Amanda Barrabas is the head custodian of Canyon Ridge Middle School, and actually attended school in the building when it was still Sequoia Middle School. We asked her some questions about her experience at Sequoia and about watching the building transform a little more everyday.

Tell me about your experience of attending Sequoia Junior High in this building.

I was a shy kid and was nervous for this unknown place, at the same time going from one teacher to six! I remember it being so big and busy. With all of the changes going on here, to breathe new life into Canyon Ridge it feels that way again, very busy and exciting.

What has the transformation of the building been like for you?

The transformation is incredible! It's bittersweet for me seeing it changing from my old stomping grounds into this beautifully updated facility. Everything is new but I still feel the echoes of Sequoia walking around in the halls.

Do you have a particularly good memory of the building when you attended Sequoia?

The dances that were held in the cafeteria! There was always a backdrop set up in the hallway outside of the cafeteria where kids could get their pictures taken. I still have my Polaroids from those days.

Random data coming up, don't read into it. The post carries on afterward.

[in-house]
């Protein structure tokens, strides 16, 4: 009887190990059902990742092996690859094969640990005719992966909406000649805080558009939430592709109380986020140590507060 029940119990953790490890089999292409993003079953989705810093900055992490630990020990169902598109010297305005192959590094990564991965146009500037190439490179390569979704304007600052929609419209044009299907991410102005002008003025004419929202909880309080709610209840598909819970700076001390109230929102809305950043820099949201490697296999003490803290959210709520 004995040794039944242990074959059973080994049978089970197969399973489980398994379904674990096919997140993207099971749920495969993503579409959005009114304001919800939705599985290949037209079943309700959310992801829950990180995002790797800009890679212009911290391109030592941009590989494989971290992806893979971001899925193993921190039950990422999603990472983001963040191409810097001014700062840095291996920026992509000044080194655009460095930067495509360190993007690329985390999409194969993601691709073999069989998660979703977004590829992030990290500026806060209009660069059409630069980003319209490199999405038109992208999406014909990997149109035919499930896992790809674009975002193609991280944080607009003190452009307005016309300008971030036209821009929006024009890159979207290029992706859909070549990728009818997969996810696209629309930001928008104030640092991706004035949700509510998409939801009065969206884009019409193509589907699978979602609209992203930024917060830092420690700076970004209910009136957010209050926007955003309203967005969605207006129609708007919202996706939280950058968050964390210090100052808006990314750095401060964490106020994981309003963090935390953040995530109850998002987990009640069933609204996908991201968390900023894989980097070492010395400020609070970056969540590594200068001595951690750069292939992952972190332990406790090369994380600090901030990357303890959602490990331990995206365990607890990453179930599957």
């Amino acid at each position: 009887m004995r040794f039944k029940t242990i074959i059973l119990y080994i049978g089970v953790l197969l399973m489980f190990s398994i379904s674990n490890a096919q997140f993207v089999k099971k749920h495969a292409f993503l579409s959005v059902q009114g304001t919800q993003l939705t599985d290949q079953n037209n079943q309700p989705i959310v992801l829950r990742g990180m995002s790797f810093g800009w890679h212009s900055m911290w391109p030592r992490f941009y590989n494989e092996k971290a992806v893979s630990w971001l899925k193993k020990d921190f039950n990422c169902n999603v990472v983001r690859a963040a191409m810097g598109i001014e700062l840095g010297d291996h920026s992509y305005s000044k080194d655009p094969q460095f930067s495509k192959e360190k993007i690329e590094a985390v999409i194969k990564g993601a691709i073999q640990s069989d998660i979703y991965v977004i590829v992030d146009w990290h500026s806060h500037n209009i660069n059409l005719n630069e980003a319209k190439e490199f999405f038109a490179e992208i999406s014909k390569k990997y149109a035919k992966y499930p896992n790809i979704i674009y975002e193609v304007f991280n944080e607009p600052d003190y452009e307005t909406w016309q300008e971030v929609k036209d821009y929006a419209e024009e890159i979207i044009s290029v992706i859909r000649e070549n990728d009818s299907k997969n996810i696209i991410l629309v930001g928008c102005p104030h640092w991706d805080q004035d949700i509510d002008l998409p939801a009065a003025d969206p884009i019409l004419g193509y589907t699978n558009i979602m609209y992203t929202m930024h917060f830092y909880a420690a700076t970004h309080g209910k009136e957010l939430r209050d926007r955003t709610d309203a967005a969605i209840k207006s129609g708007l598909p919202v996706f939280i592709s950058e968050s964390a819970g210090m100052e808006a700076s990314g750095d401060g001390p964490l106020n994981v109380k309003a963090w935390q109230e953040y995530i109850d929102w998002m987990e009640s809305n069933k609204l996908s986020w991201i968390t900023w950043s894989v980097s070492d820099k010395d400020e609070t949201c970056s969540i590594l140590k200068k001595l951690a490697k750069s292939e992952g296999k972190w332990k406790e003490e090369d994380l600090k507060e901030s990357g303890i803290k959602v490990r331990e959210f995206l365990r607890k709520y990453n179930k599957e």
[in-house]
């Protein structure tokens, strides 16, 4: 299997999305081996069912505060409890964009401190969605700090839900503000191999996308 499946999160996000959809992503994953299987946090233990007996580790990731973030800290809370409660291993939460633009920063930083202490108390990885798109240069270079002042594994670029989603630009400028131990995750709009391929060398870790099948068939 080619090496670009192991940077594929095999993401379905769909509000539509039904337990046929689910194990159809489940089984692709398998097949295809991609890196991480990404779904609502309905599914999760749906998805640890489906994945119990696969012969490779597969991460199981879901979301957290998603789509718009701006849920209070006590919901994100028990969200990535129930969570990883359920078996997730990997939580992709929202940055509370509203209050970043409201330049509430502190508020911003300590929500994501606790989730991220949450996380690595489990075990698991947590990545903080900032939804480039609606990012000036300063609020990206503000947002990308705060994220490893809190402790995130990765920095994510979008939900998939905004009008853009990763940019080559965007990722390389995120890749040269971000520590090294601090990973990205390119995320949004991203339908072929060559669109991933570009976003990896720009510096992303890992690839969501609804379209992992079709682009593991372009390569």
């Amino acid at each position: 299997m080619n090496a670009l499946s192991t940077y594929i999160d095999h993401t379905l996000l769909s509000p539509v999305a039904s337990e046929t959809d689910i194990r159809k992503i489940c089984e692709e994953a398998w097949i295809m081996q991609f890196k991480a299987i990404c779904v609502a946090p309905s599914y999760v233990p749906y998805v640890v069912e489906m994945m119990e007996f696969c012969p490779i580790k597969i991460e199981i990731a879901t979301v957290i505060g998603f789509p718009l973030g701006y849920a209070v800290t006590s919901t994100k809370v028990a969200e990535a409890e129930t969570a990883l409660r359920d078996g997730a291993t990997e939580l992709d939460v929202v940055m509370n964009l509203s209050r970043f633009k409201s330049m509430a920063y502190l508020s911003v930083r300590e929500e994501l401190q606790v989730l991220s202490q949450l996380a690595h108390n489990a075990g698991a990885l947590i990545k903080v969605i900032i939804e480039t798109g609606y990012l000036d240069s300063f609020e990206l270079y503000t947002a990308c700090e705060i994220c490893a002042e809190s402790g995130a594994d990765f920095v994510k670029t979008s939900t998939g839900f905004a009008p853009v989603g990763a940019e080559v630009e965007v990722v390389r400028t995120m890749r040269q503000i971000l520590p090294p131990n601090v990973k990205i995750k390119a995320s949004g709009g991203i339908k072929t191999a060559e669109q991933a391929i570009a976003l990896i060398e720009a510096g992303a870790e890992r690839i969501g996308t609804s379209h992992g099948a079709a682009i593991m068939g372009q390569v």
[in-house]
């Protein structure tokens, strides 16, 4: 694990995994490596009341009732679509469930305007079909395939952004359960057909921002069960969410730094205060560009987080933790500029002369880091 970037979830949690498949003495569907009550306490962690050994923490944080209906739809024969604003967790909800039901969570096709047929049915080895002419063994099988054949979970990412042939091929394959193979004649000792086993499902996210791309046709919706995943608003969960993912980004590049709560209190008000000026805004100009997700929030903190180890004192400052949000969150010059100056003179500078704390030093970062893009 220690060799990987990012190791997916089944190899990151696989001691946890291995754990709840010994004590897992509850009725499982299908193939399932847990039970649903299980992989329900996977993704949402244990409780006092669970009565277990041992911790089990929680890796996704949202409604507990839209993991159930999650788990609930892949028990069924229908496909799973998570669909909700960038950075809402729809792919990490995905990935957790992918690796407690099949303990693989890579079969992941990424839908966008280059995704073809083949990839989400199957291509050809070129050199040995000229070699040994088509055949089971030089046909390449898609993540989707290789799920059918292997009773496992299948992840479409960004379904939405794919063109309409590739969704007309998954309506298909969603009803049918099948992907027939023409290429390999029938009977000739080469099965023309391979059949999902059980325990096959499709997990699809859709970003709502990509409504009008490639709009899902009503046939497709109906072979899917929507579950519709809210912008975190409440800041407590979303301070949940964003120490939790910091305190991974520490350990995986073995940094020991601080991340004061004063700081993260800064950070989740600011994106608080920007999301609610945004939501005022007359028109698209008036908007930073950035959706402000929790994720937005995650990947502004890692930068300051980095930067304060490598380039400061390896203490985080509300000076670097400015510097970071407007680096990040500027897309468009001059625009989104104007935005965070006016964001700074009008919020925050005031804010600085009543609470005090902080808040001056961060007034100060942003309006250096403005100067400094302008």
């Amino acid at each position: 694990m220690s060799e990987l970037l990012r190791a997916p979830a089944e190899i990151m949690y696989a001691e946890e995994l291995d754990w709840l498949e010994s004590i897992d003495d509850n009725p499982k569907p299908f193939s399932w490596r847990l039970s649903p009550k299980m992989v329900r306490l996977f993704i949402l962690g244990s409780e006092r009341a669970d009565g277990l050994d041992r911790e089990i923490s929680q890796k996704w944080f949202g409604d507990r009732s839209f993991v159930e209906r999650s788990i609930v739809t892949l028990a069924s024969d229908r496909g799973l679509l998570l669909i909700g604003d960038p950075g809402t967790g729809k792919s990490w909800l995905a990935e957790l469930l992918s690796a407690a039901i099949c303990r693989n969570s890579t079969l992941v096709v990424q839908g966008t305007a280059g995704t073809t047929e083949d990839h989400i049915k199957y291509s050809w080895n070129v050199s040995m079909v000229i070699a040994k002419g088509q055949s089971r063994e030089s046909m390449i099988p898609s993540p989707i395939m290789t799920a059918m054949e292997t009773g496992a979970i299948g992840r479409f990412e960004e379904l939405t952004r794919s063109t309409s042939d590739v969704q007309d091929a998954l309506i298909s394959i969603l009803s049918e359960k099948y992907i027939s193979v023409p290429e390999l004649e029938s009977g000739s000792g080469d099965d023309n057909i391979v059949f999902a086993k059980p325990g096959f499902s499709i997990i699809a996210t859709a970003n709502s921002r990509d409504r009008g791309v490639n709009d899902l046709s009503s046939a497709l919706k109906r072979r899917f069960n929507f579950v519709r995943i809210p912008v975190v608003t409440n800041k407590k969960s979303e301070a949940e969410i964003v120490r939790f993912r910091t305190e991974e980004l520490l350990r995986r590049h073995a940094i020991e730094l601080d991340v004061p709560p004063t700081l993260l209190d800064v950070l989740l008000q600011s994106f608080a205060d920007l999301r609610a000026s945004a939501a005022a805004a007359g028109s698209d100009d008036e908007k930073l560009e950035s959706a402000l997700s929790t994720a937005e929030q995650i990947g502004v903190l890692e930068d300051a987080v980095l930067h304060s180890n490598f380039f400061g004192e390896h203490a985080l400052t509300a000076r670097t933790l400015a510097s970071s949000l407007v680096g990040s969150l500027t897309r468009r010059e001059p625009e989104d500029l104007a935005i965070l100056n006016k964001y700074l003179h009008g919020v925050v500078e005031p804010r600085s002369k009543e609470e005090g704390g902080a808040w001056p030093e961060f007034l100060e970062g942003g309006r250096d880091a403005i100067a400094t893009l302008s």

What do you think is most important about the spaces students occupy in order to facilitate learning and personal growth?

The most important thing is that the spaces are safe, clean and functional. Being a mother, I want my kids to be in spaces that allow them to be happy and productive.

How do you think the renovations to this building will impact student learning?

I think the renovations will positively impact student academics and morale. I believe it'll bring pride to students as it does within myself. This will be their home away from home, and when you feel pride in your surroundings it makes you strive for excellence.

What are you most looking forward to with the grand opening of Canyon Ridge?

To meet and work with the staff and students and create lasting relationships with the community. I'm excited to have more noise around here too! It can be very quiet at times. I feel like I'm a big part of this place and can't wait to celebrate all our hard work and dedication that went into Canyon Ridge on the first day of school!

New Canyon Ridge Middle School artwork by Tom Bogle.

More Useful Links:

Do you have a student or staff member that should be featured in Foundations?

Let us know at [email protected]

Click here to contact us. Visit the KSD website here.